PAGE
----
The partnership is aimed at strengthening co-operatives, SACCOS and farmer groups to improve financial access to smallholder farmers.

Enos Muthahinga, one of the co-operative leaders, says the partnership with BRIGHT has helped them increase their customer base. They have started exporting their coffee.

“Now that we are certified, we can export our coffee — and at better prices. We were also facing internal governance challenges, but this has been solved and we now have a streamlined corporate management system. We have also been linked to Uganda Development Bank, where we have access to finances at a lower interest rate,” he says.

Samuel Ssempala, the country director of IFCD Uganda, says with their vision of Healthier soils and plants for a food-secure and environmentally sustainable world, they have implemented a number of projects, such as EADN, in the selected districts in the eastern, West Nile and western regions of Uganda.

He says they aim at bringing together innovative research, market expertise, strategic public-private partnerships to identify and scale up sustainable solutions for soil and plant nutrition that benefit farmers, entrepreneurs and environment.

“Through collaboration with our partners, especially the Embassy of the Netherlands, the agriculture ministry, through the National Agricultural Research Organisation (NARO) and others, we have contributed significantly to transforming lives at household level,” Ssempala says.

He adds that they started operations in 2012 in Uganda. IFDC combines innovative research, market systems development and strategic partnerships to spread sustainable agricultural solutions for improved soil health, food security and livelihoods in developing countries.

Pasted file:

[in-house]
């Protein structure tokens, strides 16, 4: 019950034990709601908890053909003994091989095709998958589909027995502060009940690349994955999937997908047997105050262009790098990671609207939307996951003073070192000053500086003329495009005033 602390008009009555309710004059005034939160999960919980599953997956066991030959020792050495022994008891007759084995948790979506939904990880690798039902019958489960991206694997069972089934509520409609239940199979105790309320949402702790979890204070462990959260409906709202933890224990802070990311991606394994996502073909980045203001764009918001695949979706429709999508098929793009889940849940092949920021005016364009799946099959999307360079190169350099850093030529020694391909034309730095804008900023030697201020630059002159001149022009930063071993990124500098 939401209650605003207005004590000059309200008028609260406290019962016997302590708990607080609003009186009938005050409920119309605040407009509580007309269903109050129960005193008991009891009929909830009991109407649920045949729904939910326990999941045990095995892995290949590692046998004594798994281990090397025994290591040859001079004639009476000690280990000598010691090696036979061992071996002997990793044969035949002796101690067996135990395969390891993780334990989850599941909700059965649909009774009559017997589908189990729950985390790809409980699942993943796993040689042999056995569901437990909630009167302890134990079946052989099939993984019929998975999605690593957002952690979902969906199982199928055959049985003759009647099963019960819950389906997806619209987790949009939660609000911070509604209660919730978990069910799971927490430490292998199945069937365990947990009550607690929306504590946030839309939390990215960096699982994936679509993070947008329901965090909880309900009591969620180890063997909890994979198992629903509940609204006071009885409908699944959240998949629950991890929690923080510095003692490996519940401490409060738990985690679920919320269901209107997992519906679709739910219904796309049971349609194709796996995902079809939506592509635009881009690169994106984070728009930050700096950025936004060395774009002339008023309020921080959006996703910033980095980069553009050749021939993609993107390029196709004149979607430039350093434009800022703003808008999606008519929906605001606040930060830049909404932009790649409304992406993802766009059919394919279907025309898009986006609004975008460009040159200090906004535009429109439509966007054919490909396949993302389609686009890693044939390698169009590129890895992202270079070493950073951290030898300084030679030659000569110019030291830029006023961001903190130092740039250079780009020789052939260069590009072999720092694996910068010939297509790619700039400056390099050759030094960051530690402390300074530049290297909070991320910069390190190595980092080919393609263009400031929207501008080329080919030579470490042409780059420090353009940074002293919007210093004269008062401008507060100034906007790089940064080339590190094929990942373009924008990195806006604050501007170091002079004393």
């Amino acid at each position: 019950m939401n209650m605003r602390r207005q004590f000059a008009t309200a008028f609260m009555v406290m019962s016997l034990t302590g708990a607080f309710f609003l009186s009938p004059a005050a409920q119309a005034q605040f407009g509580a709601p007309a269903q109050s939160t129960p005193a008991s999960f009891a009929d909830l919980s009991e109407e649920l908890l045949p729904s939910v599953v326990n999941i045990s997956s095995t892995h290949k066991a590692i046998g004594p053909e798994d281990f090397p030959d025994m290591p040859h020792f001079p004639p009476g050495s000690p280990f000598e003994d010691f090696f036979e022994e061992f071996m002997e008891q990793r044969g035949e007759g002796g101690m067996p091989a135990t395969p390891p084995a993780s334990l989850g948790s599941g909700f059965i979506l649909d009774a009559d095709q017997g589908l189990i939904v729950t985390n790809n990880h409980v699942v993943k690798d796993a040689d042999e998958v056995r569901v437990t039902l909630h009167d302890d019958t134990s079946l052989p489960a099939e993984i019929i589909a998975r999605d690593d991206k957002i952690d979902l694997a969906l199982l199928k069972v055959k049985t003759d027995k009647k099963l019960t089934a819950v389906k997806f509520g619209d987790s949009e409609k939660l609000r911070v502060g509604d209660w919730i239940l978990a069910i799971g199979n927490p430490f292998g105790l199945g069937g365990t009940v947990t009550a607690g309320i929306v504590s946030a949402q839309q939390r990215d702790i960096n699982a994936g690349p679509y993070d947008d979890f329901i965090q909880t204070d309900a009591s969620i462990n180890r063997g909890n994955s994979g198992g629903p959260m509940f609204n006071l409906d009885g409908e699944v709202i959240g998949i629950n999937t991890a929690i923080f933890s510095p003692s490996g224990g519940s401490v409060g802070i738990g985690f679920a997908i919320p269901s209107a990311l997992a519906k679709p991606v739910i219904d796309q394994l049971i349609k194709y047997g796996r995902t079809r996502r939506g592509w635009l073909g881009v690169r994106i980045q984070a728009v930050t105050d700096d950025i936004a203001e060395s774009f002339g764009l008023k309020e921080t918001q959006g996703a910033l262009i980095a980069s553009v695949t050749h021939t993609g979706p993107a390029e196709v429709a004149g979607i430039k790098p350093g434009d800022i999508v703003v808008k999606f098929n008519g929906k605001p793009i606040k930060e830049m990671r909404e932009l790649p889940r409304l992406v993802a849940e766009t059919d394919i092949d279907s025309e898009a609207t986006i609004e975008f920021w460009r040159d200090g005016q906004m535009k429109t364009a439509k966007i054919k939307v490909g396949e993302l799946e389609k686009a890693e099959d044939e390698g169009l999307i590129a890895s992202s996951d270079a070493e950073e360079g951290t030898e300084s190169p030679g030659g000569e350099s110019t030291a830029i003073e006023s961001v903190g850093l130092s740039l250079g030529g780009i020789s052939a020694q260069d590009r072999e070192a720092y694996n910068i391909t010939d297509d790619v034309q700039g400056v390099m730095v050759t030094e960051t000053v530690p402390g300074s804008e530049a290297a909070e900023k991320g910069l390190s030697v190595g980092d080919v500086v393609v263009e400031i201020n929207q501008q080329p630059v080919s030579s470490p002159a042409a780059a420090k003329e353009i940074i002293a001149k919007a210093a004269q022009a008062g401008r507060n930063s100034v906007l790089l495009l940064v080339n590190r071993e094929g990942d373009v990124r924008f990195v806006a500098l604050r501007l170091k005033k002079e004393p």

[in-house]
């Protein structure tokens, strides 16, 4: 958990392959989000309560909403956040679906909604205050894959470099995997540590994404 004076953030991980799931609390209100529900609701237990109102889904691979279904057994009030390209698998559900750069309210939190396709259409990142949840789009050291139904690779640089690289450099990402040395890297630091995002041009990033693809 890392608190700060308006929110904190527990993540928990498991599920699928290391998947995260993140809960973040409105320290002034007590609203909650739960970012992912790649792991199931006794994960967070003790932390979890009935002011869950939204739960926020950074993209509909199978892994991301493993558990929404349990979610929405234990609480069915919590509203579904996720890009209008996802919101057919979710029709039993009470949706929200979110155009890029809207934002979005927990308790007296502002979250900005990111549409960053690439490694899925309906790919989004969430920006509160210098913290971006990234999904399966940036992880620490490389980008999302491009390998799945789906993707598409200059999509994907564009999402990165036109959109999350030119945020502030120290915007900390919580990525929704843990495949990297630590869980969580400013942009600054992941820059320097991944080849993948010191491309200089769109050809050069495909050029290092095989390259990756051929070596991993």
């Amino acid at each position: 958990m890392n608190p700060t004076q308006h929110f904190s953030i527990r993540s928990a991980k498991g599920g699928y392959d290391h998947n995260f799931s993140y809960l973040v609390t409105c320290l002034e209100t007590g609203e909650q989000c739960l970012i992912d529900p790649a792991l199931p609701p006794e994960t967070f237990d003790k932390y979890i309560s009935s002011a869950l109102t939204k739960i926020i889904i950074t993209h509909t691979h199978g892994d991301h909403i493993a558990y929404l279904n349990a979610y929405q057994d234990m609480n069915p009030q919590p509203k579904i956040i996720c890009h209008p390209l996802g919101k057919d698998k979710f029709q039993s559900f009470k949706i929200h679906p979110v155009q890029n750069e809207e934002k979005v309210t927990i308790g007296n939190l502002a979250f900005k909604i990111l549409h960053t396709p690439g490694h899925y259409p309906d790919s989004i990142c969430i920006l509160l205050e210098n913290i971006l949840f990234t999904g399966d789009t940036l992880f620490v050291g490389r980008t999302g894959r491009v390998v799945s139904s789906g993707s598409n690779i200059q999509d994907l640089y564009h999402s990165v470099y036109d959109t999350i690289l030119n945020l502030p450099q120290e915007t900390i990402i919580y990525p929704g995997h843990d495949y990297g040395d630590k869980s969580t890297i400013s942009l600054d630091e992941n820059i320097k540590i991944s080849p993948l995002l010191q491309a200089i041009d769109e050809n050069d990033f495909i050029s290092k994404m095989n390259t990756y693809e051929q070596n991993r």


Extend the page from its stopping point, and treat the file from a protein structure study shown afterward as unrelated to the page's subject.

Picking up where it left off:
“We strive to co-create farmer-centric, agricultural livelihood improvement and rural economic development programmes. We directly implement, work with partners or build the capacity of partners’ staff to deliver programmes on sustainability, resilience and market-oriented value-chain development,” Ssempala says.

You are helping the ministry

Paul Mwambu, the commissioner of crop inspection and crop protection from the agriculture ministry, who represented the animal industry minister, Bright Rwamirama, thanked the Netherlands embassy for the endless support towards the development of the agricultural sector.

“Interventions on improving soils are much needed, because that is where the plants grow. Therefore, to improve production and nutritional security, we need to feed the soils to work on deficiencies that maximise productivity per unit area,” he says.

Agriculture transformation beyond increased production

Josephat Byaruhanda, a senior policy officer, food security and agribusiness at the embassy of the Kingdom of Netherlands, expressed the embassy’s gratitude to IFDC as it was among the first implementing partners when the embassy introduced the food and security project over 10 years.

He, however, called on the Government to work on the marketing infrastructure, such as roads, to make it easy for the rural farmers to sell their produce, as many are losing money to middle men due to the inaccessibility of places.

“A ply box full of tomatoes (over 250kg) goes for sh200,000 at farm gate price, yet at Nakasero market, a kilogramme goes for sh3,000. This implies that if a farmer could sell in kilogrammes, he/she would earn sh750,000 or at least sh625,000 if they sold a kilogramme at sh2,500. Such has kept farmers poor,” Byaruhanda says.

LEAD PHOTO CAPTION: Ssempala (right) taking Mwambu and Byaruhanda around the stalls of some of the beneficiaries. Photos by Herbert Musoke

You may also like

Leave a Comment

Download Vision Group Experience App

Follow Us

All Rights Reserved © Harvest Money 2023

error: Content is protected !!